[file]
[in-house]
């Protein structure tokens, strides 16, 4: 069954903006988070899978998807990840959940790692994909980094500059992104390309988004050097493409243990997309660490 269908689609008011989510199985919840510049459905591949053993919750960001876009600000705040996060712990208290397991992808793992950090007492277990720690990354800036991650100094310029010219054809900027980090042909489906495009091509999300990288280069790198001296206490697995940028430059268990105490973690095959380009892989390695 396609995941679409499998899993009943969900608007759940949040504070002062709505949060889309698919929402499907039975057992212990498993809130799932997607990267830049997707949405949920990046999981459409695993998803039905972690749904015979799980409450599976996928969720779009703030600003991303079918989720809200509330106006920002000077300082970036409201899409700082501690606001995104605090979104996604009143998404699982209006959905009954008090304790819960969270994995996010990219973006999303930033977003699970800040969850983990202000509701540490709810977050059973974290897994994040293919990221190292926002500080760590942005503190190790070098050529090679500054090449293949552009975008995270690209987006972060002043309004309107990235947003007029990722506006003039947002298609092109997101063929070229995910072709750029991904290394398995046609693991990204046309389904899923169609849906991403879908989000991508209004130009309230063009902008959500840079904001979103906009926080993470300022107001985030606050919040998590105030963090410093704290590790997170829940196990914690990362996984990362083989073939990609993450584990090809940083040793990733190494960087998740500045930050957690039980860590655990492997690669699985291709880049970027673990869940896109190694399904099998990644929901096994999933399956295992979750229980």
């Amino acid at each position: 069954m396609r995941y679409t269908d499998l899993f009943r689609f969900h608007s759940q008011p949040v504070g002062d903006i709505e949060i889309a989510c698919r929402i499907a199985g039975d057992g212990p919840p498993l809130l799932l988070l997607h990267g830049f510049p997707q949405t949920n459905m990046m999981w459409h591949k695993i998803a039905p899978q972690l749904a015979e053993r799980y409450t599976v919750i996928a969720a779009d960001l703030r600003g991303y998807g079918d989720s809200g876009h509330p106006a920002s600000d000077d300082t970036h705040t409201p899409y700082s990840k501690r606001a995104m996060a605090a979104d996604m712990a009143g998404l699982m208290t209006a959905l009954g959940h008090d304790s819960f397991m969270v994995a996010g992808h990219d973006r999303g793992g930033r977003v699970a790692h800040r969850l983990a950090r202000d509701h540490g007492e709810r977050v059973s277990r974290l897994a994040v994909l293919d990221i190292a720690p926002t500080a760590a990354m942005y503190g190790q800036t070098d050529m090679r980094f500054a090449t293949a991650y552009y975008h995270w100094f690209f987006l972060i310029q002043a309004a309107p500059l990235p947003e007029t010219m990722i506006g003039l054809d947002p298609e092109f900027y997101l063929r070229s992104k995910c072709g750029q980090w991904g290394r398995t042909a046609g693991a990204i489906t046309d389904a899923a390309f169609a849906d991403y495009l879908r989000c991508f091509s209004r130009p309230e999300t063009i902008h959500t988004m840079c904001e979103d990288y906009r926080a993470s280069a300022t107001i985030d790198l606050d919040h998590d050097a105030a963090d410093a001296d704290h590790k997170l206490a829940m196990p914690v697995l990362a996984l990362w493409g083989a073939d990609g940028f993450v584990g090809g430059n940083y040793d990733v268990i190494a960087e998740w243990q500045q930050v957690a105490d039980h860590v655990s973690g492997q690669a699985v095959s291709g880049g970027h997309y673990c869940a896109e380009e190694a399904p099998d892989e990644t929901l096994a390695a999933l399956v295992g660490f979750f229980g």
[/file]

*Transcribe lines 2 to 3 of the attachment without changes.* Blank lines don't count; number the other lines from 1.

């Protein structure tokens, strides 16, 4: 069954903006988070899978998807990840959940790692994909980094500059992104390309988004050097493409243990997309660490 269908689609008011989510199985919840510049459905591949053993919750960001876009600000705040996060712990208290397991992808793992950090007492277990720690990354800036991650100094310029010219054809900027980090042909489906495009091509999300990288280069790198001296206490697995940028430059268990105490973690095959380009892989390695 396609995941679409499998899993009943969900608007759940949040504070002062709505949060889309698919929402499907039975057992212990498993809130799932997607990267830049997707949405949920990046999981459409695993998803039905972690749904015979799980409450599976996928969720779009703030600003991303079918989720809200509330106006920002000077300082970036409201899409700082501690606001995104605090979104996604009143998404699982209006959905009954008090304790819960969270994995996010990219973006999303930033977003699970800040969850983990202000509701540490709810977050059973974290897994994040293919990221190292926002500080760590942005503190190790070098050529090679500054090449293949552009975008995270690209987006972060002043309004309107990235947003007029990722506006003039947002298609092109997101063929070229995910072709750029991904290394398995046609693991990204046309389904899923169609849906991403879908989000991508209004130009309230063009902008959500840079904001979103906009926080993470300022107001985030606050919040998590105030963090410093704290590790997170829940196990914690990362996984990362083989073939990609993450584990090809940083040793990733190494960087998740500045930050957690039980860590655990492997690669699985291709880049970027673990869940896109190694399904099998990644929901096994999933399956295992979750229980």
């Amino acid at each position: 069954m396609r995941y679409t269908d499998l899993f009943r689609f969900h608007s759940q008011p949040v504070g002062d903006i709505e949060i889309a989510c698919r929402i499907a199985g039975d057992g212990p919840p498993l809130l799932l988070l997607h990267g830049f510049p997707q949405t949920n459905m990046m999981w459409h591949k695993i998803a039905p899978q972690l749904a015979e053993r799980y409450t599976v919750i996928a969720a779009d960001l703030r600003g991303y998807g079918d989720s809200g876009h509330p106006a920002s600000d000077d300082t970036h705040t409201p899409y700082s990840k501690r606001a995104m996060a605090a979104d996604m712990a009143g998404l699982m208290t209006a959905l009954g959940h008090d304790s819960f397991m969270v994995a996010g992808h990219d973006r999303g793992g930033r977003v699970a790692h800040r969850l983990a950090r202000d509701h540490g007492e709810r977050v059973s277990r974290l897994a994040v994909l293919d990221i190292a720690p926002t500080a760590a990354m942005y503190g190790q800036t070098d050529m090679r980094f500054a090449t293949a991650y552009y975008h995270w100094f690209f987006l972060i310029q002043a309004a309107p500059l990235p947003e007029t010219m990722i506006g003039l054809d947002p298609e092109f900027y997101l063929r070229s992104k995910c072709g750029q980090w991904g290394r398995t042909a046609g693991a990204i489906t046309d389904a899923a390309f169609a849906d991403y495009l879908r989000c991508f091509s209004r130009p309230e999300t063009i902008h959500t988004m840079c904001e979103d990288y906009r926080a993470s280069a300022t107001i985030d790198l606050d919040h998590d050097a105030a963090d410093a001296d704290h590790k997170l206490a829940m196990p914690v697995l990362a996984l990362w493409g083989a073939d990609g940028f993450v584990g090809g430059n940083y040793d990733v268990i190494a960087e998740w243990q500045q930050v957690a105490d039980h860590v655990s973690g492997q690669a699985v095959s291709g880049g970027h997309y673990c869940a896109e380009e190694a399904p099998d892989e990644t929901l096994a390695a999933l399956v295992g660490f979750f229980g």